I guess there’s a lot of people unaware and not realising how they contribute to the problem. 

Abdulaziz Yeah, I understand, but the question to ask themself is. What can I do about it? Are they going to sit and sulk because they feel attacked or are they going to research how they can help?

How can people help and support BLM Leeds if they don’t have any money or even the people that don’t want to get behind BLM because of the controversy around it but still believe in the root problems? I have seen that a few footballers are not wearing the BLM badges now but are still in support of the cause. As BLM is being labelled as a Marxist organisation and has lots of bad press, people are questioning how and who to support? Is BLM Leeds aware of this and is there anything you can say to clear that up?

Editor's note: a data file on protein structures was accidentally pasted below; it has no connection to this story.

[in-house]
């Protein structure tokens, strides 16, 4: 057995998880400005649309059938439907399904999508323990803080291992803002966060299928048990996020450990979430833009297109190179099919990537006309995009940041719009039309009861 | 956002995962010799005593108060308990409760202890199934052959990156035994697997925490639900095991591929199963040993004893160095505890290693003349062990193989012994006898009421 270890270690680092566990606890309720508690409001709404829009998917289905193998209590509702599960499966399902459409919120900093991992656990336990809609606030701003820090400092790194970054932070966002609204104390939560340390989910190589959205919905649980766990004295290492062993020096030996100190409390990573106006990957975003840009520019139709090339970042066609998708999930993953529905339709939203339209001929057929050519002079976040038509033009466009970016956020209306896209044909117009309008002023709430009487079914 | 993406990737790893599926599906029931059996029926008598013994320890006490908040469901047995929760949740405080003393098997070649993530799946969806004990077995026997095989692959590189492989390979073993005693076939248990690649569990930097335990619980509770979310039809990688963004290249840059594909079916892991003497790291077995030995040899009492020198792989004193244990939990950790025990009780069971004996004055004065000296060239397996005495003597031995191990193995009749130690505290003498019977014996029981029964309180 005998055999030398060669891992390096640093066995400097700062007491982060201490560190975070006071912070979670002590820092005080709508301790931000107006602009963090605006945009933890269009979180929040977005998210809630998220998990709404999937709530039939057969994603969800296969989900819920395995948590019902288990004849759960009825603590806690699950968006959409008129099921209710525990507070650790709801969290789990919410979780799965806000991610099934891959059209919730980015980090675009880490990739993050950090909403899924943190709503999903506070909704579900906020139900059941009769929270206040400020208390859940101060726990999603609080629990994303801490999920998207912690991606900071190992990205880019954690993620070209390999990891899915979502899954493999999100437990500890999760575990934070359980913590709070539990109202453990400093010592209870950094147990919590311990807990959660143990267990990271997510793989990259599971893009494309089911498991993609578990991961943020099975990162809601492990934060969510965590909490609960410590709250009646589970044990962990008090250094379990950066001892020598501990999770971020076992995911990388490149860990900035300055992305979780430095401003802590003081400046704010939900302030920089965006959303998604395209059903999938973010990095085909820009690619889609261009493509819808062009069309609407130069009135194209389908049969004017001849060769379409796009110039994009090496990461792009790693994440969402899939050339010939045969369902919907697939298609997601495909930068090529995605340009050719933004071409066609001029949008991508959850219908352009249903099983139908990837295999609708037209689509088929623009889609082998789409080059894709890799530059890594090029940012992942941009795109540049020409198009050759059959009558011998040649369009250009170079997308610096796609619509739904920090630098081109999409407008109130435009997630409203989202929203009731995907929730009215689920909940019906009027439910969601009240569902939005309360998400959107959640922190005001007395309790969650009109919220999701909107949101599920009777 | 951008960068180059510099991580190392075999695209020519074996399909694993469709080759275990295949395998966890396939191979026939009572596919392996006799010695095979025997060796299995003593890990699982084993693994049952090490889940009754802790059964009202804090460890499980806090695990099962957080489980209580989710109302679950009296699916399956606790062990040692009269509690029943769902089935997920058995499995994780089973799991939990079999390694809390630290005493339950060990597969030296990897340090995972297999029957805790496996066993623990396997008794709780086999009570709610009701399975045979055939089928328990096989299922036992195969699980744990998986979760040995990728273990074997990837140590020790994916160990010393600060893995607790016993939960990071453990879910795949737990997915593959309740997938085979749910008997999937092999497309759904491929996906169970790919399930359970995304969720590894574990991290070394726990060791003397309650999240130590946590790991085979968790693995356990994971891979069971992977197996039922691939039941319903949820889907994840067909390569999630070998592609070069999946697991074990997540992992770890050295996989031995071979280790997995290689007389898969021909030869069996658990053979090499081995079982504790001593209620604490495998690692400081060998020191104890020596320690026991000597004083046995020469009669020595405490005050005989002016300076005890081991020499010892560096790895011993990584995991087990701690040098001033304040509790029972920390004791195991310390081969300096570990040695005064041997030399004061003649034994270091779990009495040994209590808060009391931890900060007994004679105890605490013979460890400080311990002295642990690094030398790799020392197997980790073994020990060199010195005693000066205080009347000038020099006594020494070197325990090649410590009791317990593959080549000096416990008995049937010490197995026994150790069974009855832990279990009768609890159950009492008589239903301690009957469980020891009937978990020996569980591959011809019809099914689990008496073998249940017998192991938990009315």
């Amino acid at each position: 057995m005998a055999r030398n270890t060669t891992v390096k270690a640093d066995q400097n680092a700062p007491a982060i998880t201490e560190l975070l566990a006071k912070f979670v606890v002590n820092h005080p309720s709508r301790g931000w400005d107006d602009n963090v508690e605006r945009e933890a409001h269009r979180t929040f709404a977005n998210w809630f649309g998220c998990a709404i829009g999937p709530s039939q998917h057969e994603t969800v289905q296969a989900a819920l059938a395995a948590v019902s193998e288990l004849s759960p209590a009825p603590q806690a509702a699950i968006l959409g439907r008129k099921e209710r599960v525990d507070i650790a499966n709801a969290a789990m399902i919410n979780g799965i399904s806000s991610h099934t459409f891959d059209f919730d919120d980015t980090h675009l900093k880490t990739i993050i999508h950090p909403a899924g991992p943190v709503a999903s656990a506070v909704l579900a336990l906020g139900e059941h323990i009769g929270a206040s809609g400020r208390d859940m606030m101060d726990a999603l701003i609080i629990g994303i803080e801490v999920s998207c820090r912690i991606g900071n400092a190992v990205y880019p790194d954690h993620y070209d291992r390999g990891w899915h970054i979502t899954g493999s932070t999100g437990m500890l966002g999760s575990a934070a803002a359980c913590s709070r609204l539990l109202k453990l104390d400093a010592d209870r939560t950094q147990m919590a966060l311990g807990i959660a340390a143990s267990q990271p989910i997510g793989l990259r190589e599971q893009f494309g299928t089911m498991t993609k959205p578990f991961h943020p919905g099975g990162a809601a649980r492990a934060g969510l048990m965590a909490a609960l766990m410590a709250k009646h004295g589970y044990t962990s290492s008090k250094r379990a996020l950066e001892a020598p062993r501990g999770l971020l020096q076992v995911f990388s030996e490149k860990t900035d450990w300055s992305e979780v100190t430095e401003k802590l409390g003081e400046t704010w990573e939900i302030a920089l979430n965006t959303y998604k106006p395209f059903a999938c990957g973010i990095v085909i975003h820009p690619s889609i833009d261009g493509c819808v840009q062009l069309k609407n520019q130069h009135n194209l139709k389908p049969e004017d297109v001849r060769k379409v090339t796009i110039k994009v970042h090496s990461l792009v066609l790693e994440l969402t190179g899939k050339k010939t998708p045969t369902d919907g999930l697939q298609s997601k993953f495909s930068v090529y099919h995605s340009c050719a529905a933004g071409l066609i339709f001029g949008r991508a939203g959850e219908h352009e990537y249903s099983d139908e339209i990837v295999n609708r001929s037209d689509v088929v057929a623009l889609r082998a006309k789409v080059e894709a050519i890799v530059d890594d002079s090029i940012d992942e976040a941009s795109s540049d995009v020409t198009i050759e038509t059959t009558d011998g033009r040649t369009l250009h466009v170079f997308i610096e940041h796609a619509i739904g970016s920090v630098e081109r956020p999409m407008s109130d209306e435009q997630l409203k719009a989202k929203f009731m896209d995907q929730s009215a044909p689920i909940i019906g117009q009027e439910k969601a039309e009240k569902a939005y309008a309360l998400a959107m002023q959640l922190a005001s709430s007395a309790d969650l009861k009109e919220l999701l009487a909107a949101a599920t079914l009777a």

Abdulaziz I think it’s positive to know that BLM is a movement and it’s not institutionalized in any way, so for example in the UK there’s no governing body. People are connecting different cities together but ultimately each and every BLM movement runs completely independently. If people are going to judge BLM Leeds, judge Leeds based media and press which so far shows it as 99% positive. Yeah, if you don’t want to support BLM as a UK thing then look at what you can do to support black lives. We have uploaded a data bank of things to read. I think it’s all well and good reading and sharing what people are posting from any old newspaper articles, but looking at actual research papers that have been done and conducted in the UK over the years, I am personally more likely to side in an argument by actual studies brought to us by an academic who has dedicated years to it than somebody who has just written an article. I think to make a level headed decision people need to read further into it. Then if people want to disagree with BLM Leeds from seeing what is actually being done and why it’s more understanding than disagreeing and having an opinion with BLM Leeds because of an article they have read. People can speak to their friends and family about what they can be doing, asking their workplaces what more can be done and sometimes you could just offer your services of any sort to help the cause.